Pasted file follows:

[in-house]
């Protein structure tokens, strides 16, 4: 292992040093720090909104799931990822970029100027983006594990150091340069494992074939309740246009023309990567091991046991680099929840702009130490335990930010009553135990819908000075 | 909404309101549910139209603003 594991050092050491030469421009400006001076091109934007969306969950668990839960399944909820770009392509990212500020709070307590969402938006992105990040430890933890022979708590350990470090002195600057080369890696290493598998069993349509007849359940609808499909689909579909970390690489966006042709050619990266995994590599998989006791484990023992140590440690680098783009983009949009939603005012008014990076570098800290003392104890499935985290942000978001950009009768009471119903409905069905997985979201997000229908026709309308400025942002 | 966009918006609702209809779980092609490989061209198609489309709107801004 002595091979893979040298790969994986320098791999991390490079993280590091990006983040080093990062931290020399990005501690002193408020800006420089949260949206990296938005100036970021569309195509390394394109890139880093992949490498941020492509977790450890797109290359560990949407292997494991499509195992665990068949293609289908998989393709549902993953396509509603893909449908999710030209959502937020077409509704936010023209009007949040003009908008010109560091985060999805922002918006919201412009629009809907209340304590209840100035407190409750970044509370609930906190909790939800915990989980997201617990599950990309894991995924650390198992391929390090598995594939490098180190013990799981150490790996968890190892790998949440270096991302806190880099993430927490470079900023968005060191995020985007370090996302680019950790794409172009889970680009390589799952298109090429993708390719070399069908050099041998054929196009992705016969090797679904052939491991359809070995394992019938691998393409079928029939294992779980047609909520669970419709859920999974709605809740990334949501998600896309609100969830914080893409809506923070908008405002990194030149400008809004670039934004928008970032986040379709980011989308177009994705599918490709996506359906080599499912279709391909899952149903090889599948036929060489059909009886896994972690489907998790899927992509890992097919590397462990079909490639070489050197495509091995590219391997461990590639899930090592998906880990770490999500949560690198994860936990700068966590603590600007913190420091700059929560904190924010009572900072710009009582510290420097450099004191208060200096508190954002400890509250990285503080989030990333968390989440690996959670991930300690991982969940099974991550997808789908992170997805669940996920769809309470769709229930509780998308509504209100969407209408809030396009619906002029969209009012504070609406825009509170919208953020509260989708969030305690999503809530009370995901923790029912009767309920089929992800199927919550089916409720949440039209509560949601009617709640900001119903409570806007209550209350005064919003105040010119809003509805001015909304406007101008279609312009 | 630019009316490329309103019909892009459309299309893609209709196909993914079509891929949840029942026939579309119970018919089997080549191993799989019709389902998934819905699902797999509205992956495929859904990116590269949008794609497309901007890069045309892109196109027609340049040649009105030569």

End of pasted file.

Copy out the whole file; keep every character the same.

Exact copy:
[in-house]
């Protein structure tokens, strides 16, 4: 292992040093720090909104799931990822970029100027983006594990150091340069494992074939309740246009023309990567091991046991680099929840702009130490335990930010009553135990819908000075 | 909404309101549910139209603003 594991050092050491030469421009400006001076091109934007969306969950668990839960399944909820770009392509990212500020709070307590969402938006992105990040430890933890022979708590350990470090002195600057080369890696290493598998069993349509007849359940609808499909689909579909970390690489966006042709050619990266995994590599998989006791484990023992140590440690680098783009983009949009939603005012008014990076570098800290003392104890499935985290942000978001950009009768009471119903409905069905997985979201997000229908026709309308400025942002 | 966009918006609702209809779980092609490989061209198609489309709107801004 002595091979893979040298790969994986320098791999991390490079993280590091990006983040080093990062931290020399990005501690002193408020800006420089949260949206990296938005100036970021569309195509390394394109890139880093992949490498941020492509977790450890797109290359560990949407292997494991499509195992665990068949293609289908998989393709549902993953396509509603893909449908999710030209959502937020077409509704936010023209009007949040003009908008010109560091985060999805922002918006919201412009629009809907209340304590209840100035407190409750970044509370609930906190909790939800915990989980997201617990599950990309894991995924650390198992391929390090598995594939490098180190013990799981150490790996968890190892790998949440270096991302806190880099993430927490470079900023968005060191995020985007370090996302680019950790794409172009889970680009390589799952298109090429993708390719070399069908050099041998054929196009992705016969090797679904052939491991359809070995394992019938691998393409079928029939294992779980047609909520669970419709859920999974709605809740990334949501998600896309609100969830914080893409809506923070908008405002990194030149400008809004670039934004928008970032986040379709980011989308177009994705599918490709996506359906080599499912279709391909899952149903090889599948036929060489059909009886896994972690489907998790899927992509890992097919590397462990079909490639070489050197495509091995590219391997461990590639899930090592998906880990770490999500949560690198994860936990700068966590603590600007913190420091700059929560904190924010009572900072710009009582510290420097450099004191208060200096508190954002400890509250990285503080989030990333968390989440690996959670991930300690991982969940099974991550997808789908992170997805669940996920769809309470769709229930509780998308509504209100969407209408809030396009619906002029969209009012504070609406825009509170919208953020509260989708969030305690999503809530009370995901923790029912009767309920089929992800199927919550089916409720949440039209509560949601009617709640900001119903409570806007209550209350005064919003105040010119809003509805001015909304406007101008279609312009 | 630019009316490329309103019909892009459309299309893609209709196909993914079509891929949840029942026939579309119970018919089997080549191993799989019709389902998934819905699902797999509205992956495929859904990116590269949008794609497309901007890069045309892109196109027609340049040649009105030569």